A Step Closer to Pesticides Reporting in 2014Posted January 29th, 2014 by Ruth Berlin
What do Maryland’s kids, our declining honeybees and fish have in common – and especially during this Maryland 2014 legislative session?
Pesticides! High rates of childhood cancer, autism, ADHD and asthma in Maryland and elsewhere have been linked to pesticide exposures. Pesticides are also implicated in intersex fish found in Maryland’s waterways; the “canaries in the coalmine,” according to USGS scientist Dr. Vicki Blazer. Pesticides are also linked to the startling decline in honeybees, frogs and butterflies. Just this past year Maryland beekeepers lost more than half of their beehives.
Because of your help in 2013, we made significant headway in protecting all life in Maryland from the adverse impacts of pesticides.
Your actions last year resulted in a state legislative workgroup that is assessing the need and best format for a pesticide use reporting database. Such a database will provide public health experts and environmental scientists with the data they need to study the impacts of pesticides on our health, our pets, our water and wildlife.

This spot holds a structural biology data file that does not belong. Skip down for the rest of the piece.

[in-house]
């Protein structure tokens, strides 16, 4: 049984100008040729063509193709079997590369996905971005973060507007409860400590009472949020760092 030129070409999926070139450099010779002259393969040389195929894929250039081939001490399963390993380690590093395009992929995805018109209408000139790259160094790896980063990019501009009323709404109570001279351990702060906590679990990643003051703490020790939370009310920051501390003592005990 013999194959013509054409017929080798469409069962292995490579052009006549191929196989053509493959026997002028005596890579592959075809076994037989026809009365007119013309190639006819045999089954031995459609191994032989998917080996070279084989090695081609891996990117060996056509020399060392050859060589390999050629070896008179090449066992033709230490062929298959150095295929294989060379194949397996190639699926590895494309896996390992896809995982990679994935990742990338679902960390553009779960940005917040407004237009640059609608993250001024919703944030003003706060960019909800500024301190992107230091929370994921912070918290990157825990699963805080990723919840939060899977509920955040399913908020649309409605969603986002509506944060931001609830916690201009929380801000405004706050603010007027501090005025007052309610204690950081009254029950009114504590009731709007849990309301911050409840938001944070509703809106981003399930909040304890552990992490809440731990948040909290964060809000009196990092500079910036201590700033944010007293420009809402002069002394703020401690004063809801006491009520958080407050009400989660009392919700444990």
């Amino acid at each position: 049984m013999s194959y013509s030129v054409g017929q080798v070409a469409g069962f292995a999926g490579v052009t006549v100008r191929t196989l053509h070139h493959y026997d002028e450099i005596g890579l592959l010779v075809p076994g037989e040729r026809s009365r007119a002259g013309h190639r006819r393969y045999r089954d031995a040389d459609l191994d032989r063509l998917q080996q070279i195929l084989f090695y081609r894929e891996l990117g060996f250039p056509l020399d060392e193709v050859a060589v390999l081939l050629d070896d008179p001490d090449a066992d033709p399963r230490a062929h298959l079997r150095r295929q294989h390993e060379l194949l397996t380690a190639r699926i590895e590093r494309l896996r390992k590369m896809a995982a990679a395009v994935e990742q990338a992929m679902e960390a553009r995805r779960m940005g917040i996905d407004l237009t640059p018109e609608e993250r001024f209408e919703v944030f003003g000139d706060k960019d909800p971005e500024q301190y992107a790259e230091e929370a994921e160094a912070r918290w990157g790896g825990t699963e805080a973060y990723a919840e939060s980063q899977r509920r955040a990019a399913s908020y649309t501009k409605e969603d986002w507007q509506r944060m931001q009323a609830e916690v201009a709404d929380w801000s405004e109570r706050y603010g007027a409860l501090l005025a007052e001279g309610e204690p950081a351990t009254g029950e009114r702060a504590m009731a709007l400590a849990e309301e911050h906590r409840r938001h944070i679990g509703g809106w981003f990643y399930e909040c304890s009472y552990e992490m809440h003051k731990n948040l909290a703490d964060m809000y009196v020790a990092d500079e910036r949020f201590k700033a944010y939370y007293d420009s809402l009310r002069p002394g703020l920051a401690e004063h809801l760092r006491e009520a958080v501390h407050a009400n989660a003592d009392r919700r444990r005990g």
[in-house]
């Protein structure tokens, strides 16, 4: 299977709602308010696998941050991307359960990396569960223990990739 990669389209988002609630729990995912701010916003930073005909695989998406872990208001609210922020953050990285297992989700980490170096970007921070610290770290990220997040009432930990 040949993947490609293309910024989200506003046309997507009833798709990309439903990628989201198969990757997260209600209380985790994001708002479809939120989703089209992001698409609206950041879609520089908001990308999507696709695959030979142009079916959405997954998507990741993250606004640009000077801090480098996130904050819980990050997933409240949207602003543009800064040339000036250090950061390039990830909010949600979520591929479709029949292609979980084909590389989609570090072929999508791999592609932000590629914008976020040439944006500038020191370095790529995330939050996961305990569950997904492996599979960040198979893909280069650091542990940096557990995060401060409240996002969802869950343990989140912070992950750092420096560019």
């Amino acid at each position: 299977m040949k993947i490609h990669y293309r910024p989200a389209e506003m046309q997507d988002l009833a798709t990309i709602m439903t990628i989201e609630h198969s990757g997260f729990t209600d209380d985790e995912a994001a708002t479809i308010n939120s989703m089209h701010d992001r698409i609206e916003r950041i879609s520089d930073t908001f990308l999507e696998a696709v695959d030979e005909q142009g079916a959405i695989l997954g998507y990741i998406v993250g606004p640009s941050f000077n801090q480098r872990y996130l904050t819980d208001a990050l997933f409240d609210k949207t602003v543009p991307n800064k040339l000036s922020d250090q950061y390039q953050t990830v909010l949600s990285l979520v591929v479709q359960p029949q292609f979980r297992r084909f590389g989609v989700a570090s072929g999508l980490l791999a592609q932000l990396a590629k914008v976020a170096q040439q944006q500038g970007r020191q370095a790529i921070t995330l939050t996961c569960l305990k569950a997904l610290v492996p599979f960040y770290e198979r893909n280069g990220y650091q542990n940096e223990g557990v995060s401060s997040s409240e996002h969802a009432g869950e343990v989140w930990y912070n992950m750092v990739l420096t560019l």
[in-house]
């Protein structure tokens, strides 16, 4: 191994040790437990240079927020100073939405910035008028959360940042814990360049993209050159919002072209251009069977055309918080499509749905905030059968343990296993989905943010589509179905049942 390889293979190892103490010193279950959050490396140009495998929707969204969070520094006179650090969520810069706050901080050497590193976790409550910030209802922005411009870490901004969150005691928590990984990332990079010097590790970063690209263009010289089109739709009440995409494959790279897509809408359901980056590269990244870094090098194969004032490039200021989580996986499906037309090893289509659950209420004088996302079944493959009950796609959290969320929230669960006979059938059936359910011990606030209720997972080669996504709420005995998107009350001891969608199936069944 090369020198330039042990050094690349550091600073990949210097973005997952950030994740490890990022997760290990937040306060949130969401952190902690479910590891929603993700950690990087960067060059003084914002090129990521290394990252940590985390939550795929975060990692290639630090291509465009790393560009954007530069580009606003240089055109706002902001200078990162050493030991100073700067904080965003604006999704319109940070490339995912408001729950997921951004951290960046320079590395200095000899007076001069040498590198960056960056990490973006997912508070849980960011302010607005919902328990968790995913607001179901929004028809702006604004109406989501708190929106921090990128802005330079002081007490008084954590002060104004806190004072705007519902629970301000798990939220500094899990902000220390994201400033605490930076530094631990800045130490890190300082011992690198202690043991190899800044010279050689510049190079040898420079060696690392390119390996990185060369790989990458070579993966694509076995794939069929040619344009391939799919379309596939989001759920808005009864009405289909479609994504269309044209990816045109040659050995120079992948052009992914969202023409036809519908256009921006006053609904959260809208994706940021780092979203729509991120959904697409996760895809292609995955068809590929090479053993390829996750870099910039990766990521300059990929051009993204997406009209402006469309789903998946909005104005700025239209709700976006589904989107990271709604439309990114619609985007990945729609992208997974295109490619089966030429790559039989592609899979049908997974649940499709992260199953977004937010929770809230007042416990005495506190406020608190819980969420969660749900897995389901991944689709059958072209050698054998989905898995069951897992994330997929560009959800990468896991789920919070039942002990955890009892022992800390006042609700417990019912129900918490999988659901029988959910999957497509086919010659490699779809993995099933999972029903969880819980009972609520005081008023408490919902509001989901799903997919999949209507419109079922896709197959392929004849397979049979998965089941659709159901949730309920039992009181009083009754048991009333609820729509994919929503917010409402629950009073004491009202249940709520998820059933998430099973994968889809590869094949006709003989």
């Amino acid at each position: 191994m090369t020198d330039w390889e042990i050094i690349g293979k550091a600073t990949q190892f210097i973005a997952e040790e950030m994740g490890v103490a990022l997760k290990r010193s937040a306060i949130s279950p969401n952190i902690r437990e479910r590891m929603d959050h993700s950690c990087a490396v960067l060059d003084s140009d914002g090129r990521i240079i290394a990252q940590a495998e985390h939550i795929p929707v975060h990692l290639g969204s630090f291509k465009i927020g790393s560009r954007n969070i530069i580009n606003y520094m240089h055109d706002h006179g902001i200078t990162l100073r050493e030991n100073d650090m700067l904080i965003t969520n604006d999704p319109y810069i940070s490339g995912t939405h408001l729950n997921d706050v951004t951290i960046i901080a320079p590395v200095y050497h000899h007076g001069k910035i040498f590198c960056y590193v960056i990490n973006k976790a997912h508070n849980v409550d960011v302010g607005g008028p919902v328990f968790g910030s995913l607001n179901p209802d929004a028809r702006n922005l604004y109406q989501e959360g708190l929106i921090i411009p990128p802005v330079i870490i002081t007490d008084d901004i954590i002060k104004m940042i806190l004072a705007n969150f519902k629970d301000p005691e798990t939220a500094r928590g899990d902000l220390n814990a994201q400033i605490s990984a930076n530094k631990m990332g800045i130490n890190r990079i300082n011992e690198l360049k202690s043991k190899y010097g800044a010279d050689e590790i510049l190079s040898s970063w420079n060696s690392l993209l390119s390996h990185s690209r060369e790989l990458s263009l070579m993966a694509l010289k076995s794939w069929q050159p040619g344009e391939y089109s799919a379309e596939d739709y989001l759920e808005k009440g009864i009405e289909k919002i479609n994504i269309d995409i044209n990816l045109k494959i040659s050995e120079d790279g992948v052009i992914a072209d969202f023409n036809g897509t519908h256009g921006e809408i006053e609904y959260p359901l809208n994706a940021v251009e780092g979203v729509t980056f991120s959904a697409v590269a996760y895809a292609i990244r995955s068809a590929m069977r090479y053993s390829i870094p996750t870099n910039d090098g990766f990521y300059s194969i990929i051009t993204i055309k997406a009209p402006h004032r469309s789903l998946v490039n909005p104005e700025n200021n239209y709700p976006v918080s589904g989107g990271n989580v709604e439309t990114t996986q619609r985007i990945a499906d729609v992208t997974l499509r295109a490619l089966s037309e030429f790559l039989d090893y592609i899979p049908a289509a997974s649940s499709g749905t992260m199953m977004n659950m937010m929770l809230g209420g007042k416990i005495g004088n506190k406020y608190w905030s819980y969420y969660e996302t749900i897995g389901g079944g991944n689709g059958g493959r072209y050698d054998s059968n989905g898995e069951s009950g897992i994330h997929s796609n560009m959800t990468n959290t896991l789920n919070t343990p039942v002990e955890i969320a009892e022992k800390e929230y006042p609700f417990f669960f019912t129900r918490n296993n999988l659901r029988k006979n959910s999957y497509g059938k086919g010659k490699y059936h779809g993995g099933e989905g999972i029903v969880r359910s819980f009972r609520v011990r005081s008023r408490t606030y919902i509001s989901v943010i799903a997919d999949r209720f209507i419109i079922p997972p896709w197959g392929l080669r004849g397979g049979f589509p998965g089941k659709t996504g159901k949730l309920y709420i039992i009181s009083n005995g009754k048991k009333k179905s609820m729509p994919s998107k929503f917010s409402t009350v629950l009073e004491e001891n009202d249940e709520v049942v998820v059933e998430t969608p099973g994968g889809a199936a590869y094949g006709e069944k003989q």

The workgroup recently released its interim report that officially establishes that data gaps exist in farmers’ and certified applicators’ pesticide use, and that researchers need this data to explore how, when and where pesticides are having adverse impacts. The report also recommends that the state collect pesticide use data.
Our collective voices got us this far and there is more we can accomplish together.
The workgroup recommends a very modest $10 increase in pesticide manufacturers’ annual product registration fees to fund a pesticide use database. We agree. Predictably, however, the pesticide industry and agri-business don’t. While Maryland has one of the lowest annual pesticide registration fees among 13 neighboring states, the multinational corporations are upset about this modest increase!
Smart on Pesticides Maryland will be supporting a bill in the 2014 General Assembly session that proposes the state require an additional $10 fee per product registered by corporations such as Dow and Monsanto for the collection, analysis and reporting of pesticide use data in the state.
Establishing a dedicated fund is a significant first step toward a comprehensive mandatory reporting pesticide use database.
Here’s what you can do right now to help — please sign our petition today and then forward it to your friends, family, neighbors, and colleagues to support the efforts of the Smart on Pesticides Campaign.
Our collective voice is growing each day and we have a great opportunity this legislative session to take yet another step forward toward protecting our children, wildlife and our water. Please stay tuned!